I don’t claim this to be new, the earliest reference I can find is Baez and Bunn [1], though I am sure the idea is older than that. The claim is that there is a kind of duality in the Einstein field equations between the Ricci tensor and the energy-momentum tensor. That is one can in essence switch the roles of the Ricci tensor and the energy-momentum tensor in the field equations. I will assume familiarity with the tensors and the field equations.

Lets see how this works. Recall the Einstein field equations in 4d

\(R_{\mu \nu}{-} \frac{1}{2}g_{\mu \nu}R + g_{\mu \nu} \Lambda = \kappa T_{\mu \nu} \),

here \(\kappa = \frac{8 \pi \: G}{c^{4}}\) is the gravitational constant

and of course \(R:= R_{\lambda}^{\:\: \lambda}\).

The field equations imply that

\(R_{\mu}^{\:\: \mu} {-} \frac{1}{2} g_{\mu}^{\:\: \mu}R_{\lambda}^{\:\: \lambda} + g_{\mu}^{\:\: \mu} \Lambda = \kappa T_{\mu}^{\:\: \mu} \).

We assume that we are in 4d thus

\(g_{\mu}^{\:\: \mu} =4\).

One could consider other dimensions, but things work out clearer in 4d and anyway this is where classical general relativity is formulated.

Thus we arrive at

\({-}R_{\mu}^{\:\: \mu} = \kappa T_{\mu}^{\:\: \mu} {-} 4 \Lambda\).

Now using this result in the field equations produces

\(R_{\mu \nu} = \kappa \left( T_{\mu \nu}{-} \frac{1}{2}g_{\mu \nu}T_{\lambda}^{\:\: \lambda}\right) + g_{\mu\nu} \Lambda \).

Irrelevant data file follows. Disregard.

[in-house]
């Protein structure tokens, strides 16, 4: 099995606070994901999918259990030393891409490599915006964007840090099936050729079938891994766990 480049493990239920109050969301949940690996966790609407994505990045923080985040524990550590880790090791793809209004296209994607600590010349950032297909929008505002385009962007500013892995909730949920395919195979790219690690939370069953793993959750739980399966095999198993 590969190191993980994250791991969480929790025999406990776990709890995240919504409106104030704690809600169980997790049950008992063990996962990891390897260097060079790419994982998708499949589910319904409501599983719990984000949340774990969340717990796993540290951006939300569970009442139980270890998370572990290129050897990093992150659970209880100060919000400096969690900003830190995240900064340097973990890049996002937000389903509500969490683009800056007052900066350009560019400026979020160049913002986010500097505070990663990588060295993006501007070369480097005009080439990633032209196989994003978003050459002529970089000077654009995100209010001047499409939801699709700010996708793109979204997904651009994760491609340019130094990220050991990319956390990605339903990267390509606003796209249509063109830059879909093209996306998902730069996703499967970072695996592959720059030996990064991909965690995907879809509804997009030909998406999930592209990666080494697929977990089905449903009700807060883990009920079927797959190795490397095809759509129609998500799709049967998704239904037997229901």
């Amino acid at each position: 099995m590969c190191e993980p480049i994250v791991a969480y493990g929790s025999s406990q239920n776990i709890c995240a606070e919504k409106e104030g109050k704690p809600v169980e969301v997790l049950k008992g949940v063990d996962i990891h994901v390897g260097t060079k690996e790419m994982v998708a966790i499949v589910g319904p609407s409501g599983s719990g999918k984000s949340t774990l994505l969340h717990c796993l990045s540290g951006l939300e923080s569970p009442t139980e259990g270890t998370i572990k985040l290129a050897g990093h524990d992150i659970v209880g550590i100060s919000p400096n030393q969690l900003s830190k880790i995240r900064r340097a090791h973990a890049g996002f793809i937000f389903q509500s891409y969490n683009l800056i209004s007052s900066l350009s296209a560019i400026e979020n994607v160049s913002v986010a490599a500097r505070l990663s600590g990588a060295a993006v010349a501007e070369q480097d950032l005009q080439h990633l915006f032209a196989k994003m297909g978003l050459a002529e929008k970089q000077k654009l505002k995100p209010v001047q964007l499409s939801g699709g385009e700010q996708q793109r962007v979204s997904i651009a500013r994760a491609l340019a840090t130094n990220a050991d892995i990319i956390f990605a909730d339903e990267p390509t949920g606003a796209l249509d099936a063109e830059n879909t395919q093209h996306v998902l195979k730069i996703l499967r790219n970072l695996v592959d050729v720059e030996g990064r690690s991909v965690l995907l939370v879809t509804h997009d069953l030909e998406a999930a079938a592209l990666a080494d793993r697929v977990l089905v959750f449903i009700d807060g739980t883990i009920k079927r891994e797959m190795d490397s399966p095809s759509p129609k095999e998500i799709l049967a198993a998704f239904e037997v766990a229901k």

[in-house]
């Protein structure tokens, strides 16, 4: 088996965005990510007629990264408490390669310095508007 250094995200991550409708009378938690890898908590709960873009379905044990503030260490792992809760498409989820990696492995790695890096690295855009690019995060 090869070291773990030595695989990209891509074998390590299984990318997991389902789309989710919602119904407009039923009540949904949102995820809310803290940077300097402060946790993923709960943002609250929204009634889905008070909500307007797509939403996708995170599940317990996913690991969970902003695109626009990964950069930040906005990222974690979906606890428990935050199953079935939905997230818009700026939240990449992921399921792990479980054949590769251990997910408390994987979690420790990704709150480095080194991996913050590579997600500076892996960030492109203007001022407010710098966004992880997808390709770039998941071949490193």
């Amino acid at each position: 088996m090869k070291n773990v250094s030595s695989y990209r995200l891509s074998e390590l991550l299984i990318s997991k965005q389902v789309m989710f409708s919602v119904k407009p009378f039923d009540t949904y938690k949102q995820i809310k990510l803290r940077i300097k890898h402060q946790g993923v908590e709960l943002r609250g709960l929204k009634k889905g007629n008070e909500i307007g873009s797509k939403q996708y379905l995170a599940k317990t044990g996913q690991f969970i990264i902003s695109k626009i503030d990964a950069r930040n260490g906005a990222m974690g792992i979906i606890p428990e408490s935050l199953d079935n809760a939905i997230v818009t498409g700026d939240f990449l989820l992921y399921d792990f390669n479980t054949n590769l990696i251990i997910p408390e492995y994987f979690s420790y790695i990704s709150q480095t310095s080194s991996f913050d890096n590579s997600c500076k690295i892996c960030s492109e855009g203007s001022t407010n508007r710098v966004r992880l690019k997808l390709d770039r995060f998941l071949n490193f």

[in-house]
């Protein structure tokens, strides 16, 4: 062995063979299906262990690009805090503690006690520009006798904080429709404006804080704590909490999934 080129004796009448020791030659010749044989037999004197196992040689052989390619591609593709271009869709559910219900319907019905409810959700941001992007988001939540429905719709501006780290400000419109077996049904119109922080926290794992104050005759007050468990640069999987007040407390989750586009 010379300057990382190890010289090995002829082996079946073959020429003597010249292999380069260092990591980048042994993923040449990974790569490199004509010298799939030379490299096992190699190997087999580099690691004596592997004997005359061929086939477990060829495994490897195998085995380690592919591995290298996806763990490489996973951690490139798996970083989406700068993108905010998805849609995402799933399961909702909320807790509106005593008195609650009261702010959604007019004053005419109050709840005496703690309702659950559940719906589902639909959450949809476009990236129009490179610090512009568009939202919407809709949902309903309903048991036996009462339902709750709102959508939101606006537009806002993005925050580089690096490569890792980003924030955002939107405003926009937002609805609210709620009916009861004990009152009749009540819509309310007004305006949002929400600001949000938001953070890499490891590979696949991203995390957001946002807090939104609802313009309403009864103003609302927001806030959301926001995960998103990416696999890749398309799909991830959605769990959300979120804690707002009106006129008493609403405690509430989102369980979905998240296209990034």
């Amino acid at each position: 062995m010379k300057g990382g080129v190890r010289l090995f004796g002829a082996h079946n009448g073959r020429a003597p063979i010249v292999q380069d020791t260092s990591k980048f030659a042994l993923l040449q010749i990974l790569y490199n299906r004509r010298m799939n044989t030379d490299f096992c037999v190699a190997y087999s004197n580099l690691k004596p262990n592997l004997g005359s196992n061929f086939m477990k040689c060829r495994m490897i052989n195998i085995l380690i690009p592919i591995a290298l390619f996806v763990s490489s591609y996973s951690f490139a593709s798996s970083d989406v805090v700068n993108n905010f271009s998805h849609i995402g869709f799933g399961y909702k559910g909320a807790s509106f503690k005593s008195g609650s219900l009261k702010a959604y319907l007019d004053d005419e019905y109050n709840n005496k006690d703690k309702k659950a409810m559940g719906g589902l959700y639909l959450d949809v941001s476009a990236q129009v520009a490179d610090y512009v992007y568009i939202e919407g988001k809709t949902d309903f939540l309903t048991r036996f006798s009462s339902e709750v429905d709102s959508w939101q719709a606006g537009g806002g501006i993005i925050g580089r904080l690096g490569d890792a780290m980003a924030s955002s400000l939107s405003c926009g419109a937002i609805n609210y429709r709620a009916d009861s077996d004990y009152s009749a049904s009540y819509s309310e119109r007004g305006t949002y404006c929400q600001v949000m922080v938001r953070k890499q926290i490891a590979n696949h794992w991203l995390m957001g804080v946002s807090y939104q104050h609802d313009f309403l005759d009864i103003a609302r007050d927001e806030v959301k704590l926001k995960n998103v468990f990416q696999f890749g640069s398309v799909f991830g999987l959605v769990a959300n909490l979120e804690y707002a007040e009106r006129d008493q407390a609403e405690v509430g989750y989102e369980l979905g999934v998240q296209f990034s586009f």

Now divide by the gravitational constant to write the field equations as

\(T_{\mu \nu} {-} \frac{1}{2} g_{\mu \nu}T_{\lambda}^{\:\: \lambda} + g_{\mu \nu} \left( \frac{\Lambda}{\kappa}\right) = \left(\frac{1}{\kappa}\right)R_{\mu \nu} \).

Comparing the above with the original form of the field equations we see that we have a kind of duality given by

\(R \rightarrow T\)

\(T \rightarrow R\)

\(\Lambda \rightarrow \frac{\Lambda}{\kappa} \)

together with the inversion of the gravitational constant,

\(\kappa \rightarrow \kappa^{-1}\).

I some sense we have done nothing. Both forms of the Einstein field equations are equally valid and describe exactly the same physics. The difference, as I see it is that the second form, this “dual form”, is better from a geometric perspective.

In particular the Ricci curvature tensor has a clear geometric origin. Via the Raychaudhuri equation, the Ricci tensor (for a Lorentzian signature metric) measures the degree to which near by test particles will tend to converge or diverge.

Then one can then paraphrase the Einstein field equations as

*The degree test particles tend to converge or diverge in time is determined by the matter content + the cosmological constant. *

I am not aware of any such nice interpretation of the Einstein tensor.

Another interesting point is that one gets at the vacuum equations very quickly with this “dual form”. Just “turn off” T.

The real question here is “does this duality have a deeper meaning?”. This I really do not know. It would also be interesting to understand if any technical issues can be addressed via this “duality” and how this really helps us understand gravity.

My literature hunts needs to continue…

**References**

[1] John C. Baez & Emory F. Bunn. The Meaning of Einstein’s Equation. *Amer. Jour. Phys.* **73** (2005), 644-652. Also available as arXiv:gr-qc/0103044.

**Update**

The alternative form of the field equations is also presented in Wolfgang Rindler’s Essential Relativity, revised second edition, 1977. So the idea is old and I am sure to be found in other books.